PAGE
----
Kudzu has been called the vine that ate the South.
Now it's the North's turn to struggle with it.
Kudzu patches have been reported in various Ohio counties, said Kathy Smith, Ohio State University Extension program director in forestry. In fact, it's been found as far north on this continent as Ontario.
The B.C. Ministry of Agriculture says kudzu has not yet been found in this province, but its website, agf.gov.bc.ca/cropprot/ kudzu.htm, carries a warning about the plant and a description of the damage it can do. A photograph of an abandoned house completely covered by thick vines gets the point across.
That doesn't necessarily mean the aggressive vine will soon drape northern U.S. and Canadian hillsides and choke all the trees. It's believed the growing season in some northern climes is too short to allow the plant to flower and produce fruit, which keeps kudzu from spreading rampantly.
But that could change, said James Bissell, curator of botany at the Cleveland Museum of Natural History.
The changing climate is warming our winters and stretching our growing season. Eventually, the conditions could become ripe for kudzu to flourish in northerly areas.
"With global climate change, it could be a problem," said Bissell, who tracks the distribution of plants in Ohio. "I expect it will be a problem."
Kudzu, or Pueraria mon-tana, is a perennial climbing vine native to Asia. It was introduced to the U.S. as an ornamental plant at the Philadelphia Centennial Exposition in 1876 and has also been grown as forage for livestock.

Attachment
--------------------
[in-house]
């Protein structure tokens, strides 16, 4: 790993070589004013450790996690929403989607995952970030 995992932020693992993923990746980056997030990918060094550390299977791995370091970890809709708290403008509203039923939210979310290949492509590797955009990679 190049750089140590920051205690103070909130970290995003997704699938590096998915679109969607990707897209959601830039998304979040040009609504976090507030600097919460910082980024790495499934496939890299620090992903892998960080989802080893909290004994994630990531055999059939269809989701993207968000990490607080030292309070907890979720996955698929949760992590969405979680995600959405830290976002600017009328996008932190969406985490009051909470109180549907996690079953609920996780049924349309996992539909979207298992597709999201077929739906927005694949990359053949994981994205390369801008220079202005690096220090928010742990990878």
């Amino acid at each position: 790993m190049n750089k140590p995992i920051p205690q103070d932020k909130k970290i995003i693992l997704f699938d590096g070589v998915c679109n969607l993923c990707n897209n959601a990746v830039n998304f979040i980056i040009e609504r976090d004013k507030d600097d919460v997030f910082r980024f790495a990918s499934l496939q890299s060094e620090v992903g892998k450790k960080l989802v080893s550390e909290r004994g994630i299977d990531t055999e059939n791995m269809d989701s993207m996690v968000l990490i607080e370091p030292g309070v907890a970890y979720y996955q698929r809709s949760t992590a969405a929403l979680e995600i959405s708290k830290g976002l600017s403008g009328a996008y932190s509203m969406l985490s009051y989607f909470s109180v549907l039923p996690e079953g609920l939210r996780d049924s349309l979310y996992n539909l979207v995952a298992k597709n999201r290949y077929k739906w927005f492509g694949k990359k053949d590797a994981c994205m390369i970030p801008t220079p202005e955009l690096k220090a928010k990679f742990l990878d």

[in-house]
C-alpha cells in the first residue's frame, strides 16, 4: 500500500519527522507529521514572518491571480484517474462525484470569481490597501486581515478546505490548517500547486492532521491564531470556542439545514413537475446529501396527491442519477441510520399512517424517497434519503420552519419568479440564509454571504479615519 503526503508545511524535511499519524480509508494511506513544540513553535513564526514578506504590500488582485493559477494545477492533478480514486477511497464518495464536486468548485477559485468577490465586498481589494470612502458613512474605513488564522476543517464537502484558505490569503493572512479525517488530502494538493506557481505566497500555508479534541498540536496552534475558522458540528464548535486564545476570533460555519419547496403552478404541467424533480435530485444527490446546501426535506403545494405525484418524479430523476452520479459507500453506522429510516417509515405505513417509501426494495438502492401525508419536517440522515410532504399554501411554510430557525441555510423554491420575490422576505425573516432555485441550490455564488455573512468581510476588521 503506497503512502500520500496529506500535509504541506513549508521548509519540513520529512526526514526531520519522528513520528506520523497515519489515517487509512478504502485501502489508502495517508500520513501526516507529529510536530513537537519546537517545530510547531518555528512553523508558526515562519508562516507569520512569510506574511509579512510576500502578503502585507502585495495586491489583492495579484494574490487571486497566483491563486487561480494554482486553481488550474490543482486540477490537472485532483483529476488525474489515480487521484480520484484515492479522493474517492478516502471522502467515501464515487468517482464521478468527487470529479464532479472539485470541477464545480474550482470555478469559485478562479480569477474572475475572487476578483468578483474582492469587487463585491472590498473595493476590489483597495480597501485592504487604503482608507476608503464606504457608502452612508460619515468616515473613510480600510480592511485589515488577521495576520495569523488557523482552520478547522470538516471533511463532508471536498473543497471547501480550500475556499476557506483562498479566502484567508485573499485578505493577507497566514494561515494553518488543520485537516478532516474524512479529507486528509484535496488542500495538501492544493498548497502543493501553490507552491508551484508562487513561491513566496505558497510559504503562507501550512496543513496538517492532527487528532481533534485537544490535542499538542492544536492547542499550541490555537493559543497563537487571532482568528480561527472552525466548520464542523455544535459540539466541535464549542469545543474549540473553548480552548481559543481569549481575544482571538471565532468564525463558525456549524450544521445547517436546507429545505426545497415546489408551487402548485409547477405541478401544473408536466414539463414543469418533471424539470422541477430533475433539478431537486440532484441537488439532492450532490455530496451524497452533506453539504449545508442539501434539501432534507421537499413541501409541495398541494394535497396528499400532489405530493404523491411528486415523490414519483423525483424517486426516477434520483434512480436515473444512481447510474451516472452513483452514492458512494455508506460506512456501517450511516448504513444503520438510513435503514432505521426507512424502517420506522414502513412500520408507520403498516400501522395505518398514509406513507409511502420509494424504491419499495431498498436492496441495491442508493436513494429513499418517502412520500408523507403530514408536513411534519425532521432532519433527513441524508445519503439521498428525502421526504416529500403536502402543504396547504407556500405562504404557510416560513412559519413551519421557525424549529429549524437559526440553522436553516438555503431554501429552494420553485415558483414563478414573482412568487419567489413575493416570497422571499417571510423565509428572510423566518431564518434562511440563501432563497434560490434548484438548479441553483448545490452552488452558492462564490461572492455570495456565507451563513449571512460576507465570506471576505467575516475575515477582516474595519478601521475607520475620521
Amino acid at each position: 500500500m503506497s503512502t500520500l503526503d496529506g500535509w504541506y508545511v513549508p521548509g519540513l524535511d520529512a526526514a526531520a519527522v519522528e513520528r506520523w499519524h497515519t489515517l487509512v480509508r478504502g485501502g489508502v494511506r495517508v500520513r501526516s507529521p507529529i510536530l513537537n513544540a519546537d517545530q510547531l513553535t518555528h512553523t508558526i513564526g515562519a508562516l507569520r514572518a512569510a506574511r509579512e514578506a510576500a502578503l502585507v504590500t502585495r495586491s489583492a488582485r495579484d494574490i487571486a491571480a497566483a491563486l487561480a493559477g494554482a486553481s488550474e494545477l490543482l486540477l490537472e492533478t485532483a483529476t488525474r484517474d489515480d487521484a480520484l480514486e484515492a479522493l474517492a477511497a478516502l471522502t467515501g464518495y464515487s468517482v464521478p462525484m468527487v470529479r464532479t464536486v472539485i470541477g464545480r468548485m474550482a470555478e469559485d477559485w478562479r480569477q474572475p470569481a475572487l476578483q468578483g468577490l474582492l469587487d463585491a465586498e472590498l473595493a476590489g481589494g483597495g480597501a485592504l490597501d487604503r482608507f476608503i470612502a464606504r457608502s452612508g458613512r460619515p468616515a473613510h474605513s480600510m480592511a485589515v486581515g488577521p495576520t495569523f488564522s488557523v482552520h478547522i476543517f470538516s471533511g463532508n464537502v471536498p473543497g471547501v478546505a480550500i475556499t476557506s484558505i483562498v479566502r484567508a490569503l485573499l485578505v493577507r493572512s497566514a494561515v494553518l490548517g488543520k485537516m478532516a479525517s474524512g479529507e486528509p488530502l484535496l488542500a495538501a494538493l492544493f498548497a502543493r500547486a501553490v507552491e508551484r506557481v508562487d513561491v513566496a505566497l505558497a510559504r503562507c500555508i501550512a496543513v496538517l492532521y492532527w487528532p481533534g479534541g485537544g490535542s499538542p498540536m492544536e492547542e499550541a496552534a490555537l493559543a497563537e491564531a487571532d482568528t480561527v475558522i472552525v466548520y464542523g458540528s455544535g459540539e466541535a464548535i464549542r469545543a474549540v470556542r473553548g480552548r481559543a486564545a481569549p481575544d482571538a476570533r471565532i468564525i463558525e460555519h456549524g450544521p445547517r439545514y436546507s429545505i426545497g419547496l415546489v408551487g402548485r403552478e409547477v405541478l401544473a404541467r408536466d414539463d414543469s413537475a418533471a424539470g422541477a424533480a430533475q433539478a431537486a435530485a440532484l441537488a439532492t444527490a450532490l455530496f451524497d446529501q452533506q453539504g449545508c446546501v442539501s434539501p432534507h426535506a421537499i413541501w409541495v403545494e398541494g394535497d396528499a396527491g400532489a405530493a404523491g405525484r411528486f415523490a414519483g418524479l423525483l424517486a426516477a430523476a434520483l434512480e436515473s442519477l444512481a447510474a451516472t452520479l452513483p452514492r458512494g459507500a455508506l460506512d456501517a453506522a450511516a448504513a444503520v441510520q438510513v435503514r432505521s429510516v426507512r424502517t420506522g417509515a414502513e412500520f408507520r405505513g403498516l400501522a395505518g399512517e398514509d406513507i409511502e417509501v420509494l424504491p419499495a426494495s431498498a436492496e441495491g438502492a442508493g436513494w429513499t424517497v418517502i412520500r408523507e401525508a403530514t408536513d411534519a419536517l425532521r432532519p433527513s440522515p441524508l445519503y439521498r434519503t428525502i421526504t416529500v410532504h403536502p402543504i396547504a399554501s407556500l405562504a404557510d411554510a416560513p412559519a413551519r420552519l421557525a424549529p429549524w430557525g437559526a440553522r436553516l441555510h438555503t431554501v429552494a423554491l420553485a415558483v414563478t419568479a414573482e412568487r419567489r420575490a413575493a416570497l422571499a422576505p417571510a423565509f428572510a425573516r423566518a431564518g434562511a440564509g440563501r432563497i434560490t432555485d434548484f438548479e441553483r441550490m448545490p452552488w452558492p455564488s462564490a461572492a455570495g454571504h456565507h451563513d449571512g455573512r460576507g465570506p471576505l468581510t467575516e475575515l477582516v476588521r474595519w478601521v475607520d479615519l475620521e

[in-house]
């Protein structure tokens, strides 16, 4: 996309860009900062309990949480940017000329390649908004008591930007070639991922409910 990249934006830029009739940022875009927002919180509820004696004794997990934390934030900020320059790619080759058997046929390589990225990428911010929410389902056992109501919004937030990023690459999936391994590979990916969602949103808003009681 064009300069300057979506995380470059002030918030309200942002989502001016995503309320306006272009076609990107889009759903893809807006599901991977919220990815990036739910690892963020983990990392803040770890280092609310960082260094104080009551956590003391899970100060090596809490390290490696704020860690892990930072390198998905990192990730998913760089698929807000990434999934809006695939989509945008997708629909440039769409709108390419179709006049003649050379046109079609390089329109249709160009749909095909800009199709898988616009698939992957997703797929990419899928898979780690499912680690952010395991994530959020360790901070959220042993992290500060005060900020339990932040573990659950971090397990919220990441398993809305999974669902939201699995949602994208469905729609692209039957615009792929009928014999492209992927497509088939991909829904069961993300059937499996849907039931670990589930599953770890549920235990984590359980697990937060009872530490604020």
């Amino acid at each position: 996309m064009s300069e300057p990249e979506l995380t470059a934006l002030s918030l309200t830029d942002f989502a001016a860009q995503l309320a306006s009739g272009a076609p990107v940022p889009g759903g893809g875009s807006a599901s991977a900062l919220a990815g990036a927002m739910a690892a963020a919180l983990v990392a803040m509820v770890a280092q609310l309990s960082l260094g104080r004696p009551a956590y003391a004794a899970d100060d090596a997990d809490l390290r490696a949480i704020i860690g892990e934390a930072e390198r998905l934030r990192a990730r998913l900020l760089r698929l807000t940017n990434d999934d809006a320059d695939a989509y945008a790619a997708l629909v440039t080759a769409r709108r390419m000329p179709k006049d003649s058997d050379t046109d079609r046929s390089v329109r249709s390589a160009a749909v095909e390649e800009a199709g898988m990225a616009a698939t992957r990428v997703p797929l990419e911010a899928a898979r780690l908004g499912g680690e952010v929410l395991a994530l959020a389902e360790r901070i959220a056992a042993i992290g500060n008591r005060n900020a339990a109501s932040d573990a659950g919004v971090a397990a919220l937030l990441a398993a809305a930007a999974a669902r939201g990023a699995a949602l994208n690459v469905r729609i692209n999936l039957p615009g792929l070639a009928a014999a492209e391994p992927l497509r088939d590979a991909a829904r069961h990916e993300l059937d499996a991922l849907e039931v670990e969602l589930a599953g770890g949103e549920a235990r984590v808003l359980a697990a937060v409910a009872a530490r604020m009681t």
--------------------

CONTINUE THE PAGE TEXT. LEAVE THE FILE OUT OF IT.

Its biggest boost, however, probably came from the U.S. Soil Conservation Service, which in the 1930s and '40s promoted its use for erosion control and even paid farmers to plant it.
Without the natural controls found in its native range, the vine grows prolifically, gaining as much as a foot a day in the hot South and spreading underground via a stout, deep root system. Andrew Londo, coordinator of extension forestry with Mississippi State University, said he has a photo of one particularly large kudzu tuber that "looks like something you'd see on a logging truck."
The vine blankets just about everything in its path, including fences, buildings, trees and power lines. It smothers other plants and sometimes breaks off their branches or uproots them.
Kudzu is already becoming a problem in the Ohio River valley, where the climatic conditions allow the plant to produce fruit. The seeds are spread by wildlife and even by mowers, vehicle tires and shoes.
In the Ohio area, the vine dies back to the ground in winter, but the root system remains alive, said Rick Gardner, a botanist with the Ohio Department of Natural Resources' Division of Natural Areas and Preserves. That winter die-back slows the plant's growth but does not stop it.
Even though kudzu is still uncommon, Bissell and other invasive plant specialists hope people will keep an eye out for the vine and report suspicious patches - a message British Columbians are also hearing from the provincial government.
The plant has compound leaves made of three leaflets that form a roughly heart-shaped cluster. The leaflets grow up to 20 centimetres long and about 10 cm wide, and they're green to yellow-green on the upper side and pale green beneath.
In areas where the growing season is long enough, the plant produces spikes of purple flowers and hairy seed pods five cm long.
Controlling the plant is challenging. A small infestation can be kept from spreading by cutting it or allowing livestock to graze on it, Smith said. But killing the plant requires chemicals, she said.
Mississippi state's Londo said herbicides can be effective, but must be applied by a certified professional.
It pays to prevent this vine from getting a roothold in B.C. in the first place rather than trying to get rid of it after the fact.